By: Mou Sochau
As a lawmaker, I wish to commend Daniel de Carteret and Vincent MacIsaac for reporting on the perks paid by the Garment Manufacturers Association in Cambodia (GMAC) to government ministries.
GMAC needs to review its practice of responding to official letters from government ministries soliciting donations. According to the GMAC director general, these official requests “happen all the time from all ministries – bar none” and are supposedly nonpartisan in nature.
What is of a bigger concern is the reported $350 renewal payment by GMAC to a key official of the Ministry of Commerce at a country club owned by the chairman of GMAC. A major role of the Ministry of Commerce is to create opportunities and a good working environment for producers and exporters. My concern goes even further when we learn that GMAC last year accompanied the Ministry of Labour to donate food and uniforms to government soldiers. A key role of the Ministry of Labour is to ensure the implementation of the Labor Law, which includes monitoring working conditions and protecting workers’ rights, as well as protecting the interests of employers.
According to the 2006 study by the Economic Institute of Cambodia, the private sector pays unofficial fees equivalent to about 2.8 per cent of total annual revenue, or $330 million per year. Australia’s biggest mining company, BHP Billiton, is currently in negotiations with the US government to settle allegations of corruption in Cambodia, which includes $2.5 million in “tea money” paid into a “social fund”. No one knows how that fund has been used.
Corruption is endemic in Cambodia, but this does not mean we cannot tackle the challenge. First, let us be part of the solution and not part of the problem. Corporate social responsibility is a new concept in Cambodia, but some companies have made the first step by choosing how and to whom they should contribute to and not feel obliged to comply with government solicitation letters. Learn from some small local businesses that make public these official requests of “monthly social contributions”. This serves as deterrence.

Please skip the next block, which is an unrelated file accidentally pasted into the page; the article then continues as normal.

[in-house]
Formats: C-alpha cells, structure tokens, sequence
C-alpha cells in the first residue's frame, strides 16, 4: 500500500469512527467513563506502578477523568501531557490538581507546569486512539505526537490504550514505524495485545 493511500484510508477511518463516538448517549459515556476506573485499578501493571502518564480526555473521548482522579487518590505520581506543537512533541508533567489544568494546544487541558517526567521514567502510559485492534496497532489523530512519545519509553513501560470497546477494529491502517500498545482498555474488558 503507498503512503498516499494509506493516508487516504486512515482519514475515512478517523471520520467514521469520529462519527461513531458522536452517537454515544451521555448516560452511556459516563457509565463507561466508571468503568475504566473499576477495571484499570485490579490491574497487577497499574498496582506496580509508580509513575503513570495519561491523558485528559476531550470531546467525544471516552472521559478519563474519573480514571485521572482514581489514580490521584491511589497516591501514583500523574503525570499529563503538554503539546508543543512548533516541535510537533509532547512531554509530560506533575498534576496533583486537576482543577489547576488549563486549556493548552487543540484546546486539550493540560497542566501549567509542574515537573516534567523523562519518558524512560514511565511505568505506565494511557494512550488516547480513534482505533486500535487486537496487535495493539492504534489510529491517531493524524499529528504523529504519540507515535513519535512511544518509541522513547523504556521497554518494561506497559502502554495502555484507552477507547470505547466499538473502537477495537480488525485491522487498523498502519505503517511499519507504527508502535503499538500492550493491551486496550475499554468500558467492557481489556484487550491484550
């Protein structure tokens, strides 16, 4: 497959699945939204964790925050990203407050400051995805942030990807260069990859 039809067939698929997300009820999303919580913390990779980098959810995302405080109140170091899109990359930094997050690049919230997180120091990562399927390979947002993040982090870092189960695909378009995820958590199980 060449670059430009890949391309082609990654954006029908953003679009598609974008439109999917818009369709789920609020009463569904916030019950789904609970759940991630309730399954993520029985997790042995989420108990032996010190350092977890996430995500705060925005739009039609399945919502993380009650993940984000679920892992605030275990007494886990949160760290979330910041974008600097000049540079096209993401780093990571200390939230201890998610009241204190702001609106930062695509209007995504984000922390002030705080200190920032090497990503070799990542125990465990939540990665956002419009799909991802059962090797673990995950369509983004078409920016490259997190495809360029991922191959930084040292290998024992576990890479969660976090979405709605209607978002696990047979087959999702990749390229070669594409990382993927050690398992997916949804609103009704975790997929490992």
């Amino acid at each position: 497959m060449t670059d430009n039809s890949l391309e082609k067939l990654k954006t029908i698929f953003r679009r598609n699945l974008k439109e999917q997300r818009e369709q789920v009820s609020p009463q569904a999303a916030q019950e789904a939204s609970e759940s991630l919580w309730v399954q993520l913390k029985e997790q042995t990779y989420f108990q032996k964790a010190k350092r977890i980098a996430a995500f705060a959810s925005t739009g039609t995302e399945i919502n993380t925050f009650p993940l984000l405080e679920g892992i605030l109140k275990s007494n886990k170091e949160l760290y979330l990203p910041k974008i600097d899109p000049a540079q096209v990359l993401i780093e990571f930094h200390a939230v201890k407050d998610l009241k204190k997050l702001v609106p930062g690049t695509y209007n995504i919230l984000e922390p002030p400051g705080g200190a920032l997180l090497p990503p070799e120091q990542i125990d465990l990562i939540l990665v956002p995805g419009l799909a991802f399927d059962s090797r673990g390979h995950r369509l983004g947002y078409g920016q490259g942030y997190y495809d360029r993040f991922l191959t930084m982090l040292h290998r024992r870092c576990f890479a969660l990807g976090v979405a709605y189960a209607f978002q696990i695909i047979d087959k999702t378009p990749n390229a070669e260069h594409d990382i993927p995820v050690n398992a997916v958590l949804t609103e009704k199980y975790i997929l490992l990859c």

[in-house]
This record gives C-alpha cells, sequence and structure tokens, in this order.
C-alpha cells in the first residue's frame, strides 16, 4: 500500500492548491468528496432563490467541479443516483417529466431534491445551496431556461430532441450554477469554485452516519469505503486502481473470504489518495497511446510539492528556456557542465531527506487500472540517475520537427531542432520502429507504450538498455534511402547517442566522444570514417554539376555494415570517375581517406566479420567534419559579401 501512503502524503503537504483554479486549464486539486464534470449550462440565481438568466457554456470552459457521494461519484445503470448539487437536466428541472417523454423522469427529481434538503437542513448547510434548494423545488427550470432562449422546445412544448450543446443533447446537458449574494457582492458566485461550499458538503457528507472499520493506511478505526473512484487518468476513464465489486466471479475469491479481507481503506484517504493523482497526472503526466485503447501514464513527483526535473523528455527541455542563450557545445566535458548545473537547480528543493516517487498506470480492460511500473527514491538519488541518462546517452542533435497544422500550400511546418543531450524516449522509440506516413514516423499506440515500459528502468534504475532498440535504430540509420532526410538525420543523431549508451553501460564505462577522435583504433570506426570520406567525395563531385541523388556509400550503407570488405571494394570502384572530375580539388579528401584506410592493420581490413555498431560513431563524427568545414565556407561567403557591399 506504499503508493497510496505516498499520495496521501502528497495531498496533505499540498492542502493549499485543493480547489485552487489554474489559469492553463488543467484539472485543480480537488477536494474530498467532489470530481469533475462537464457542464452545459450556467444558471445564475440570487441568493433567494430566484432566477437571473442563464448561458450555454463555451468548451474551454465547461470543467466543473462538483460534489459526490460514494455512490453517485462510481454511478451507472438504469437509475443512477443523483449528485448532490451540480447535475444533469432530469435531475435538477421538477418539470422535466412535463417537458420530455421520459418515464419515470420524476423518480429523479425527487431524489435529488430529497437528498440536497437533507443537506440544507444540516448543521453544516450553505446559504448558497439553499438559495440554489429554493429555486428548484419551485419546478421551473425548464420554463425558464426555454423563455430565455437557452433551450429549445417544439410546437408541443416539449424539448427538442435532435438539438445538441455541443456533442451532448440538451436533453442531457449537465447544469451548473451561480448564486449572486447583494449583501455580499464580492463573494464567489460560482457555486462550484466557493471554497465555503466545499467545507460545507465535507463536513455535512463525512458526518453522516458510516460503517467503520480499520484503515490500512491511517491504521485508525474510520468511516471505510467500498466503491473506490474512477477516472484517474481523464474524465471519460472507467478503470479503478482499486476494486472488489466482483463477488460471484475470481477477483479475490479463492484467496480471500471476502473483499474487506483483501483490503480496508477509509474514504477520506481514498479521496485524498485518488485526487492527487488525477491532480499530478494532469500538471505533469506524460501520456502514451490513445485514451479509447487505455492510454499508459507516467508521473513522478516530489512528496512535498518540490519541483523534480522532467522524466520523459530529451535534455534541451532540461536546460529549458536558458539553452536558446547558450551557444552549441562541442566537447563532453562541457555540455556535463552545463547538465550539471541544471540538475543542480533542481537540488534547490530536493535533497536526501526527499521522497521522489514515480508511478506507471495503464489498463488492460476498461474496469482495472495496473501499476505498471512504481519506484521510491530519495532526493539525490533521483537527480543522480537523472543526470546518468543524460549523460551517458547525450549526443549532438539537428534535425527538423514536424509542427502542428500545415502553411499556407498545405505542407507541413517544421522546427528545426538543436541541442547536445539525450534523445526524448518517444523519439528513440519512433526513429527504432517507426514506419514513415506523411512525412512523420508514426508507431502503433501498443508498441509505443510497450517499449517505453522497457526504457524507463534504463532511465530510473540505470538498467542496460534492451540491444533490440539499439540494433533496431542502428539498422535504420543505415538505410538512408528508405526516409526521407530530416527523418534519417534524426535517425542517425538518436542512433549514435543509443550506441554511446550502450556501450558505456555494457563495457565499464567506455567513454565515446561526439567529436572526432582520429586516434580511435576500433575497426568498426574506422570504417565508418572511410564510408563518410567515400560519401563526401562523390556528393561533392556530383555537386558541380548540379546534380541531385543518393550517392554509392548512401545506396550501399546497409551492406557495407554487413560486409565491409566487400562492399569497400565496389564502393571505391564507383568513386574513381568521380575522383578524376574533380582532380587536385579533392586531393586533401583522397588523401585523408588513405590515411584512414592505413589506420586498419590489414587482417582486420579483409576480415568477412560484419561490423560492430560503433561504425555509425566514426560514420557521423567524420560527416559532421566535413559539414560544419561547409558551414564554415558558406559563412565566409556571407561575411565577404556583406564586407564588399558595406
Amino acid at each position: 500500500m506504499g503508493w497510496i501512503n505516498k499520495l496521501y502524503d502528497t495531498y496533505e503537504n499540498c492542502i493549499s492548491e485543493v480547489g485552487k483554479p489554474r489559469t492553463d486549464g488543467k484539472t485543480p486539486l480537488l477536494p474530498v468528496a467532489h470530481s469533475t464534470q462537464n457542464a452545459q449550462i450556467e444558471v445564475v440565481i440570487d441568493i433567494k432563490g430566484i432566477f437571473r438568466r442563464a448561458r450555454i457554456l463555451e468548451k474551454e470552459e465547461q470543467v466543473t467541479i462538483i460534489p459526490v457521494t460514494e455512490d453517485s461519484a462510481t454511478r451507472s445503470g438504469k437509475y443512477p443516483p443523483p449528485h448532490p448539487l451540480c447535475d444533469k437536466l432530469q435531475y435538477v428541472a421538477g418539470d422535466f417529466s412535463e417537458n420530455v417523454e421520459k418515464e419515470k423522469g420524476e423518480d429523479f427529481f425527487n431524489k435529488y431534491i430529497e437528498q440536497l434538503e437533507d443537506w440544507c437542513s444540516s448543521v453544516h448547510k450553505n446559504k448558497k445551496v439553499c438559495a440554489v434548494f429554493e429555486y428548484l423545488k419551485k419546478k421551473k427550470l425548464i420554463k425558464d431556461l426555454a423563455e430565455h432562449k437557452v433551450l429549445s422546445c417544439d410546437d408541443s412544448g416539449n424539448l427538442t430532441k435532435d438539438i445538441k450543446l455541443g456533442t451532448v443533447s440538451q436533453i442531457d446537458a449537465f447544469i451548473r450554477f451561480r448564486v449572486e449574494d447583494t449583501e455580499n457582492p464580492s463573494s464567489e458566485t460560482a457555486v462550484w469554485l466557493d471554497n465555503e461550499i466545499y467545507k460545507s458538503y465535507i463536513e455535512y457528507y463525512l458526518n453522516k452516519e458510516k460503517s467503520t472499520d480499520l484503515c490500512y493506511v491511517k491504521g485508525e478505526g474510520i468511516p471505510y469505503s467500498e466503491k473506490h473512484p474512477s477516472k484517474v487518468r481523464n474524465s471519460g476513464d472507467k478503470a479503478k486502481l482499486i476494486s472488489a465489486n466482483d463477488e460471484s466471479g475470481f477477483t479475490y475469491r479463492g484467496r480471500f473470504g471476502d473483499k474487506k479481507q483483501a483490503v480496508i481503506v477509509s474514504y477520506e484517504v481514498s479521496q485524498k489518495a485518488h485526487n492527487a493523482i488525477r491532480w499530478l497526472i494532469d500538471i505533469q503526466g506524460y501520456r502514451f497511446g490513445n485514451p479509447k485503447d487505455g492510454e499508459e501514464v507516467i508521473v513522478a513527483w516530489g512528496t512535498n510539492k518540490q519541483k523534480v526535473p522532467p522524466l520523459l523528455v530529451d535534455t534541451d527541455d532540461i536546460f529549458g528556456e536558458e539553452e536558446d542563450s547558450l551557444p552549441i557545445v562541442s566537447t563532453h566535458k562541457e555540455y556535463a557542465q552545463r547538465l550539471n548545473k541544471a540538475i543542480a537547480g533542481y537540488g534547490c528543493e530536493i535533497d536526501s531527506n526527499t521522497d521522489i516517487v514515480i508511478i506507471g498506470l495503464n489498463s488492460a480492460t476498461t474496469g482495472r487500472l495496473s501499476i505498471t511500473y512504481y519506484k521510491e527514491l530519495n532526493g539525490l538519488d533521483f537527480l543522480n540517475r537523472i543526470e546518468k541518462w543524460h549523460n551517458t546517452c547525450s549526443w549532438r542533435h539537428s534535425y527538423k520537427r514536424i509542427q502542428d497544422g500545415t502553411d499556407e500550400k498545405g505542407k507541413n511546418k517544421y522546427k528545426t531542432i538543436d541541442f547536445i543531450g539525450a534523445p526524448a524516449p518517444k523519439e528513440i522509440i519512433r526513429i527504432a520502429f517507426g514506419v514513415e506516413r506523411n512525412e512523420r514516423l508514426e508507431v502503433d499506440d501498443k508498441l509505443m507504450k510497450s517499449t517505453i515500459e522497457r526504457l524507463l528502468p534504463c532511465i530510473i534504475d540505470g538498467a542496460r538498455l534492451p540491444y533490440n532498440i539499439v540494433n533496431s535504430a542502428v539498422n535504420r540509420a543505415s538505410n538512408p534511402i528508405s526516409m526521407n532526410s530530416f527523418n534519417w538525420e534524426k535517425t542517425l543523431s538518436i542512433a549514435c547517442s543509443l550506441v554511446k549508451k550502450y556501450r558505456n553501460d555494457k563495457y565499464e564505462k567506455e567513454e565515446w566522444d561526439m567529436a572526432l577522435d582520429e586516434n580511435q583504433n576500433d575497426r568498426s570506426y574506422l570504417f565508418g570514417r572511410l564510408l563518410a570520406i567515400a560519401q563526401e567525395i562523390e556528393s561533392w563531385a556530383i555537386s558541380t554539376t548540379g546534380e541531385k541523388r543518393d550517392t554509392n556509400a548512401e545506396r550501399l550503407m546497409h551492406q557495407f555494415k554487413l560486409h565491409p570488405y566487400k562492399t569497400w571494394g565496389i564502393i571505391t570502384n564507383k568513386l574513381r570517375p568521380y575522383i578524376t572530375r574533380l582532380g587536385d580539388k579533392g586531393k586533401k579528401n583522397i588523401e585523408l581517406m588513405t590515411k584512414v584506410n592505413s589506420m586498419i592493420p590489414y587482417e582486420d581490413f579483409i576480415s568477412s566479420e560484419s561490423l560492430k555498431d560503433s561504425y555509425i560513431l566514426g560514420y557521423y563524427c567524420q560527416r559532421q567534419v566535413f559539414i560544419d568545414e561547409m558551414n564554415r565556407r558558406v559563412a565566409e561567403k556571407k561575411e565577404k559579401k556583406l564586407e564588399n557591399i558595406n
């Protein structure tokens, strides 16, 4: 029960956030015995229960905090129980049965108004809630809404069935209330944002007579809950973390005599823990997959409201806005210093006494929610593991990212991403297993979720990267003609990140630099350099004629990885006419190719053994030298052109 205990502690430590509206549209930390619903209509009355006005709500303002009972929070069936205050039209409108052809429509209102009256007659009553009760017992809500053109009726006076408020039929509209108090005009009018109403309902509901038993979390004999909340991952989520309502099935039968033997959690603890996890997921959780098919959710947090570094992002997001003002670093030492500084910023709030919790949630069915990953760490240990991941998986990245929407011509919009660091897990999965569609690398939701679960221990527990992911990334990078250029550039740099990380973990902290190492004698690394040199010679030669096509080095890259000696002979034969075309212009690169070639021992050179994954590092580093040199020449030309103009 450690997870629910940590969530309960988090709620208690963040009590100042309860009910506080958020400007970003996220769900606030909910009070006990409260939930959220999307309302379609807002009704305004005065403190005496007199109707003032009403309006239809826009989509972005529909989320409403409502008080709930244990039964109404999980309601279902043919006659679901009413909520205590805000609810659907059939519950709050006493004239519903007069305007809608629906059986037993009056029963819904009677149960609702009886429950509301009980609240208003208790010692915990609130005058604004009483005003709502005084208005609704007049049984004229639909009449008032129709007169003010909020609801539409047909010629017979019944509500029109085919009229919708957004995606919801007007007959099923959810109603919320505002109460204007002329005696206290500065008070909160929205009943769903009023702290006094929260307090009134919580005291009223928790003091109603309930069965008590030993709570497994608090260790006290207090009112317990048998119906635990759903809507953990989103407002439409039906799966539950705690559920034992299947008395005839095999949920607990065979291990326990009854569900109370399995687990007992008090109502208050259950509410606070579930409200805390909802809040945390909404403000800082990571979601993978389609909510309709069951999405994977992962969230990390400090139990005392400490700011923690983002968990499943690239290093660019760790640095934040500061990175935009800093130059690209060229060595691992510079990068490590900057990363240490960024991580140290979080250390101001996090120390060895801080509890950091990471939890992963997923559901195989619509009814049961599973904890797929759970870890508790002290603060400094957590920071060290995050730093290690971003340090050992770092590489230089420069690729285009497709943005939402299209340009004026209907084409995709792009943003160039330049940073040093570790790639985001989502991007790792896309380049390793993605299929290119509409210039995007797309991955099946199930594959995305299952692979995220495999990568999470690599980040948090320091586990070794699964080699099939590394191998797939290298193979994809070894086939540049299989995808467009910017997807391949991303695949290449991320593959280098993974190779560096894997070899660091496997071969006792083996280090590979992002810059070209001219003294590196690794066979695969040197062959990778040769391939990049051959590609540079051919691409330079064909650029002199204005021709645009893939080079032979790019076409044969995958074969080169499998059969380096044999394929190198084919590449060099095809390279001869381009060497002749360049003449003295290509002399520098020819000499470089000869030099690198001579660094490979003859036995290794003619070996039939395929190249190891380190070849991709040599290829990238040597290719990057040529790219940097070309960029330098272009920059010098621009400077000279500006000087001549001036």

There should be zero tolerance to corruption and it should be tackled at all levels. It is a moral and ethical issue. The private sector must be a key player if it wants to help Cambodia clean up the sector.
The efforts made by Hang Chuon Naron, the new minister of education, to clean up corruption should be acknowledged and supported with real means for him to continue on the right path. He is a good role model that could be used as part of public education about cleaning corruption. The new parliamentary Anti-Corruption Commission headed by the opposition can serve as oversight to the government’s Anti-Corruption Unit, which needs to demonstrate its full independence and neutrality.
As a lawmaker, I understand my responsibility in supporting a national budget that goes towards real reforms of sectors that boost Cambodia’s productivity, the development of human resources and decent salaries for civil servants to work and live in dignity and not in the chains of corruption.
Mu Sochua is a member of parliament of the Cambodia National Rescue Party
Note. This article originally appeared in the Phnom Penh Post on October 30, 2014.
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